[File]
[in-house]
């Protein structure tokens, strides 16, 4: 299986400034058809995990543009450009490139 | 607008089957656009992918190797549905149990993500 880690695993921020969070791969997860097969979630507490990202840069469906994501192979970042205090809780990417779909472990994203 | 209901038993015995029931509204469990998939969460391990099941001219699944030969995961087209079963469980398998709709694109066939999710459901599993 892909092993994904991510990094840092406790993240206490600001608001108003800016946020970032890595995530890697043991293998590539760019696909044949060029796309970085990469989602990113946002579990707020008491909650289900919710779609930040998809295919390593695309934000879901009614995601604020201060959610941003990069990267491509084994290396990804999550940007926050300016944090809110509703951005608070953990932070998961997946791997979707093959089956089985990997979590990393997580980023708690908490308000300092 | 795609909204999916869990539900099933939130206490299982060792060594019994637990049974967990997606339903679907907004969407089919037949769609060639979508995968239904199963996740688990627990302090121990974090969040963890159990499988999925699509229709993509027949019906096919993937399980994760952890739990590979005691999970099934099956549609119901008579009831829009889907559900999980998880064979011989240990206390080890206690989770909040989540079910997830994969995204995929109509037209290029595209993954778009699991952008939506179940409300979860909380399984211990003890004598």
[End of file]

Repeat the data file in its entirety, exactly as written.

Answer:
[in-house]
């Protein structure tokens, strides 16, 4: 299986400034058809995990543009450009490139 | 607008089957656009992918190797549905149990993500 880690695993921020969070791969997860097969979630507490990202840069469906994501192979970042205090809780990417779909472990994203 | 209901038993015995029931509204469990998939969460391990099941001219699944030969995961087209079963469980398998709709694109066939999710459901599993 892909092993994904991510990094840092406790993240206490600001608001108003800016946020970032890595995530890697043991293998590539760019696909044949060029796309970085990469989602990113946002579990707020008491909650289900919710779609930040998809295919390593695309934000879901009614995601604020201060959610941003990069990267491509084994290396990804999550940007926050300016944090809110509703951005608070953990932070998961997946791997979707093959089956089985990997979590990393997580980023708690908490308000300092 | 795609909204999916869990539900099933939130206490299982060792060594019994637990049974967990997606339903679907907004969407089919037949769609060639979508995968239904199963996740688990627990302090121990974090969040963890159990499988999925699509229709993509027949019906096919993937399980994760952890739990590979005691999970099934099956549609119901008579009831829009889907559900999980998880064979011989240990206390080890206690989770909040989540079910997830994969995204995929109509037209290029595209993954778009699991952008939506179940409300979860909380399984211990003890004598």